A month of remembrance brings World War II into focus
Updated: 2014-07-02 05:17
By Chang Jun(China Daily)
The collective wisdom of the Chinese people holds that without reflection on the past, no good will come of the future.
Chinese communities in the US are busy this July. The Chinese embassy and consulates are staging wartime memorabilia exhibitions while Asian Americans — including WWII veterans and long-time advocates for preserving the history of WWII — will establish a Pacific War memorial hall in San Francisco and hold seminars.
The international community must stay vigilant as Japan's right-wing politicians have been playing with fire in recent years, putting the peaceful development of Asia at risk, said Ding Yuan, spokesman for the Global Alliance for Preserving the History of WWII in Asia.
The latest developments include the Japanese cabinet on Tuesday lifting the ban on its armed forces fighting overseas, based on a limited re-interpretation of its 70-year-old pacifist constitution, a move some experts described as dangerous.
This year marks the 77th anniversary of the Marco Polo Bridge Incident, or the July 7 Incident, which came as a prelude to the Chinese people's eight-year struggle against Japanese aggression.
Japan invaded northeast China in September of 1931, while historians took July 7, 1937 as the start of Sino-Japanese War. On that day, after long planning, the Japanese Imperial Army opened fire on Chinese soldiers stationed in Wanping Town, a crucial access southwest of Beijing, and launched a full-scale invasion of China.
According to 89 Japanese wartime documents made public on April 25 in Jilin province, invading Japanese troops committed shocking atrocities in China — they abducted and trafficked Chinese women and forced them into sex slavery at "comfort stations"; they occupied the city of Nanjing and killed more than 300,000 Chinese civilians, burned down a third of the houses in the city and raped more than 20,000 women, including teenagers; and they carried out bacterial experiments on people at Unit 731, the notorious top-secret biological and chemical warfare research base established in Harbin in 1935, which served as the nerve center for Japan's biological warfare in China and Southeast Asia during WWII.
The files, once kept by the invading Japanese army, only represented a small portion of the nearly 100,000 wartime files retrieved in the 1950s, said Yin Huai, president of the Jilin Provincial Archives in Changchun.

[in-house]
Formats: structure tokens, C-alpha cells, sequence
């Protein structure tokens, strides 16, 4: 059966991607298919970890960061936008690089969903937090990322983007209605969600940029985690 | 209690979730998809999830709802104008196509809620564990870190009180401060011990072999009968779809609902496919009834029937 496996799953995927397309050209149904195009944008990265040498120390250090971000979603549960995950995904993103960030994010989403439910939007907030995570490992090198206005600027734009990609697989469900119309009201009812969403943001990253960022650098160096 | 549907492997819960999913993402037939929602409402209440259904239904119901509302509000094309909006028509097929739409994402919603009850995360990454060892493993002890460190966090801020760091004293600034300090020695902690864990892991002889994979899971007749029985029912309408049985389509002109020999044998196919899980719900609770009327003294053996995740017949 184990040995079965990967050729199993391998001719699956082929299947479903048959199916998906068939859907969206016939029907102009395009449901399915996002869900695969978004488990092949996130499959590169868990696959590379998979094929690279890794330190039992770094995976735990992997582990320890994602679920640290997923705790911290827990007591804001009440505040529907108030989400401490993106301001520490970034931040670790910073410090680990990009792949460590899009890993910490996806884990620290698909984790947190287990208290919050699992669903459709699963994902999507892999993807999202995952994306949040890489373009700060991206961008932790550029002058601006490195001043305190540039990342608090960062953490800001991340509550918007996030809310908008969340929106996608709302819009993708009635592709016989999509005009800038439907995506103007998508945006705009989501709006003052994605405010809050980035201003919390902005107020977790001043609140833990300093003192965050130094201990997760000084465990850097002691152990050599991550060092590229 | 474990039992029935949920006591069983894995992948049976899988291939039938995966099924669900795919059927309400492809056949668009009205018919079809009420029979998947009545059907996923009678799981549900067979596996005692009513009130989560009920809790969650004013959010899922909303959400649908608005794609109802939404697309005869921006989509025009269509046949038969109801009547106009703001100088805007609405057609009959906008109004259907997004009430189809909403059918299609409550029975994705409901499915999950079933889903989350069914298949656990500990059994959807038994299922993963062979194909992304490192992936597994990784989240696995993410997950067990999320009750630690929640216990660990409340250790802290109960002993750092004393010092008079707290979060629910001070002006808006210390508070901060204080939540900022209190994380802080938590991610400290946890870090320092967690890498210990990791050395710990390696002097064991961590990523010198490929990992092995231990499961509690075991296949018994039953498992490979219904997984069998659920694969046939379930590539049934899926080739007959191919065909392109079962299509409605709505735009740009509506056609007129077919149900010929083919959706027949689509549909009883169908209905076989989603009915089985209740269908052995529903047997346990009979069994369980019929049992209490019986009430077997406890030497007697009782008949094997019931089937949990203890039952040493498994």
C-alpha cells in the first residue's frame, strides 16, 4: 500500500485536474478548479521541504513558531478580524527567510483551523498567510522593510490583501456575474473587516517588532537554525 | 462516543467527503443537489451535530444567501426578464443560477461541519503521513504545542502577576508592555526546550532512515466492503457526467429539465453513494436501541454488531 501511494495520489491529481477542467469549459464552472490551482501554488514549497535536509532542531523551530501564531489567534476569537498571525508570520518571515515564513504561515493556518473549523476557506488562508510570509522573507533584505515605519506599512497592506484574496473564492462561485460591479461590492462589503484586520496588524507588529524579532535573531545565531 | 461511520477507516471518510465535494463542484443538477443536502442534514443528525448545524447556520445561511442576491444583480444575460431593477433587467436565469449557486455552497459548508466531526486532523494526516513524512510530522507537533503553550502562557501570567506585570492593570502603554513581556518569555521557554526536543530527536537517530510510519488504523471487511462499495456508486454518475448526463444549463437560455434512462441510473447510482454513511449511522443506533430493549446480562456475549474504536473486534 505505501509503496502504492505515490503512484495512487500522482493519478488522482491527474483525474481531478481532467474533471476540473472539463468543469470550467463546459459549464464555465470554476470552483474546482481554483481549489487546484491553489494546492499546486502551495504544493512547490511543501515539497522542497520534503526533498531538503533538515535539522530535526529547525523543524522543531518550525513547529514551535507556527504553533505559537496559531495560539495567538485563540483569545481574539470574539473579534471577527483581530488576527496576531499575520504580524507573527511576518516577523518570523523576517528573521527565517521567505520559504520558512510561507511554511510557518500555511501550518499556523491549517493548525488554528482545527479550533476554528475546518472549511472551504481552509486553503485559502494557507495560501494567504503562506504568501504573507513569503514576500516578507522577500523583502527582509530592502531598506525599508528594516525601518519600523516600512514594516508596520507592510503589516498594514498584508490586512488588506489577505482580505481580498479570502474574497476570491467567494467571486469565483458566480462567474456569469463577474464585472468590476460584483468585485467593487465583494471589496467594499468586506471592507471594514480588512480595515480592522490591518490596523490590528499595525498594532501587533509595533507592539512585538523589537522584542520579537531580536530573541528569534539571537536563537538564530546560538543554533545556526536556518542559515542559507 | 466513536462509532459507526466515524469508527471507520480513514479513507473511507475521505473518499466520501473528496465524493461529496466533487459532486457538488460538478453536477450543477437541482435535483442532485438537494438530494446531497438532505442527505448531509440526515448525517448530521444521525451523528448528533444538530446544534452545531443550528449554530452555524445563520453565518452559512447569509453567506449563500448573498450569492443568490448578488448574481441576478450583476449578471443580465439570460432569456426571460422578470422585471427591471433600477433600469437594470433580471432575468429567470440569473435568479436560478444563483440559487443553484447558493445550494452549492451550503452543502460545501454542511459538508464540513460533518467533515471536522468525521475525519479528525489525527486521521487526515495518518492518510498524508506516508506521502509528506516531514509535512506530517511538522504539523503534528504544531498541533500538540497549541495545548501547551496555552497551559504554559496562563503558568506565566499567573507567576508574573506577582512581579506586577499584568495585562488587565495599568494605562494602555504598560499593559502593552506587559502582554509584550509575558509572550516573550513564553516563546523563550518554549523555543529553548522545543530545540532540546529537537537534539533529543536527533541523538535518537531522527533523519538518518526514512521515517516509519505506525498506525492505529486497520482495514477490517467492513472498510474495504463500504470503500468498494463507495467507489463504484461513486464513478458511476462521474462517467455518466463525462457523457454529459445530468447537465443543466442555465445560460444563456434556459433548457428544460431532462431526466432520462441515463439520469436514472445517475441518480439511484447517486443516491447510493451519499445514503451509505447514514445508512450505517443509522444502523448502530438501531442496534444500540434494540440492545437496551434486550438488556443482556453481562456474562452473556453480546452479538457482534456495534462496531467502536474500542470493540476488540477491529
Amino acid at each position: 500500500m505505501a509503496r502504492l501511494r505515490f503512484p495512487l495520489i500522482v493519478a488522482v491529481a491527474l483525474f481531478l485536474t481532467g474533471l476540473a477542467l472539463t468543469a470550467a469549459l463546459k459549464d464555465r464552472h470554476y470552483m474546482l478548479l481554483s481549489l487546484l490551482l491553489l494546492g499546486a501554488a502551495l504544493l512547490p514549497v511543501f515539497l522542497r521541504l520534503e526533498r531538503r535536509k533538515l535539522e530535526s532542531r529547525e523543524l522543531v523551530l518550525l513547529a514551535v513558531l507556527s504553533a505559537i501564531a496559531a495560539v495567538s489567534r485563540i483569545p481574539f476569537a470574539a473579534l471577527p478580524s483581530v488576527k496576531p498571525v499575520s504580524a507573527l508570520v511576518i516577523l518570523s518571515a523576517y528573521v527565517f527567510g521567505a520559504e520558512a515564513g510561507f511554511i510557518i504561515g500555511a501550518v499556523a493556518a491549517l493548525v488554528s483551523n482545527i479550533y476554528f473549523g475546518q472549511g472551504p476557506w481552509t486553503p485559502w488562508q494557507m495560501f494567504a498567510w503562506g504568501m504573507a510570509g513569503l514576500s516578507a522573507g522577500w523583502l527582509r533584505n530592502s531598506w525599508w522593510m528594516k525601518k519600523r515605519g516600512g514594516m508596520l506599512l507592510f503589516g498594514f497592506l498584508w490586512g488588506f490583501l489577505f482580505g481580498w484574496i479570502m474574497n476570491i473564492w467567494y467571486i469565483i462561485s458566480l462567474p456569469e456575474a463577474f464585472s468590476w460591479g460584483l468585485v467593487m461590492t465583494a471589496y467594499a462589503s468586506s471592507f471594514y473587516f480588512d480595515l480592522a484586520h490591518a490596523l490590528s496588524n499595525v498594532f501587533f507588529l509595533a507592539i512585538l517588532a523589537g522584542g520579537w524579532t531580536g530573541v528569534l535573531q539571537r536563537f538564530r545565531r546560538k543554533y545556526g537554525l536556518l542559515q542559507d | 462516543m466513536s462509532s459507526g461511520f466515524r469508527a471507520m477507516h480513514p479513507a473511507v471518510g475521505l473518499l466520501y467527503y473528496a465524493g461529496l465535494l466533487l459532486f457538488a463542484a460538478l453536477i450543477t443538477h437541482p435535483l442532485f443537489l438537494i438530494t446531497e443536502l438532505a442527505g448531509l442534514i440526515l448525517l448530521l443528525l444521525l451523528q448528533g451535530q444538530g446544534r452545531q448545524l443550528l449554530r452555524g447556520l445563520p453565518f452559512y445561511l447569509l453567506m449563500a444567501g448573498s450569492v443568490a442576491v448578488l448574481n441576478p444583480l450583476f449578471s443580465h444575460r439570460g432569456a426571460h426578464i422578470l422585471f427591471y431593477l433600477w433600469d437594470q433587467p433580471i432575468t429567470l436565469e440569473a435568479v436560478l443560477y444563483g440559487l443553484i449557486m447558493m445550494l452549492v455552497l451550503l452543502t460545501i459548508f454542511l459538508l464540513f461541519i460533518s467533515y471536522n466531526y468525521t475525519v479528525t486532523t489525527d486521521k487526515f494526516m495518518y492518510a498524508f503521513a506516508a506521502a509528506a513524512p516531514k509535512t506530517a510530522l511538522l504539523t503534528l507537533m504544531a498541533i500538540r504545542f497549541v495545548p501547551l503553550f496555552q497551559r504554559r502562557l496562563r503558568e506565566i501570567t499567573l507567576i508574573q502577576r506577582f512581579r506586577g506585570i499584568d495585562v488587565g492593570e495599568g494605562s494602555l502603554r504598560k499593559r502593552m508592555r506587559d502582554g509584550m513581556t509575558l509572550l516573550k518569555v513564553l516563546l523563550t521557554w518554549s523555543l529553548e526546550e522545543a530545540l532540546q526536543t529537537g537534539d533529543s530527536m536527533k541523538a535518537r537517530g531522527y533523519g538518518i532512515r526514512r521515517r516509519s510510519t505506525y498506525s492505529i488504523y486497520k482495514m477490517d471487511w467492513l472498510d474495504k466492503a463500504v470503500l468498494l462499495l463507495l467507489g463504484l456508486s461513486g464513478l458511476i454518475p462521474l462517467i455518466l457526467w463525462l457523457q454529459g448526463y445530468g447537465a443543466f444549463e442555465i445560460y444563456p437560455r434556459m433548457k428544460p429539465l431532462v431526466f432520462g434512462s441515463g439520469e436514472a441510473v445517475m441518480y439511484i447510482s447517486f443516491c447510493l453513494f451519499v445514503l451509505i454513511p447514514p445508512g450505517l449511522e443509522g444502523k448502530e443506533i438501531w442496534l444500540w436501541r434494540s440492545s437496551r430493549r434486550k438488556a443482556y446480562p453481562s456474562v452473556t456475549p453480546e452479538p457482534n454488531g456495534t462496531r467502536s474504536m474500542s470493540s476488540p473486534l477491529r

These wartime archives not only expose Japanese brutality in China during WWII but also the vile intent of those who have denied the facts for decades, said a commentary in China's flagship People's Daily after the documents' release.
"They (the documents) serve as undeniable proof of historical issues that Japan's right-wing politicians have given their every effort to deny. By distorting and covering up historical details, Japan's right-wing forces whitewashed an invasion into liberation and made war criminals into heroes," said the article.
In the Bay Area, grassroots organizations have formed alliances of different formats in order to preserve historic facts and widespread wartime truths in the US.
Ding Yuan and his comrades of similar mind have pushed for the installation of an "In Memory of Victims of the Pacific War 1931-1945 Memorial Bench" at the Sonoma State University Holocaust and Genocide Memorial Grove in September of 2013. They also pushed for the Cupertino City Council to approve installation of a Pacific War Memorial Monument in the town's Memorial Park.
In their second proposal submitted to the city council in May, the group said as home to Apple, HP and many office buildings and shopping malls, Cupertino lacked anything to tell children and future generations about what happened during WWII.
"Having a great Apple campus and many world-renowned technological achievements is only half of the equation to making Cupertino a great city," said their proposal. "Completing the existing Veterans Memorial with a civilian genocide site will give our citizens something to be proud of. It would be a step in the right direction to building character for our city."
"We are racing against time," said Ding, after the city again tabled their proposal. "Japanese politicians have deprived young generations of the chance to know the truth. In the US, we Chinese have the responsibility of making the American people more familiar with that part of history."
Historians say the Pacific War, or Asia-Pacific War, started in early December of 1941 with Japan's invading neighboring countries. The Pacific War saw the allied forces of the US and China, with China's Anti-Japanese War (1937-45) an important segment in WWII, fighting Japan together, culminating in the atomic bombings of Hiroshima and Nagasaki and Japan's final surrender in September 1945.
"The Chinese people were not fighting alone against the Japanese invaders," said Florence Fang, a renowned patriotic community leader who later this week is to announce the establishment of the WWII Pacific War Memorial Hall, the first memorial of its kind on anti-Japanese invasion outside of China.
"We had our American friends standing side-by-side with our forces to fight together against the Japanese," Fang said.
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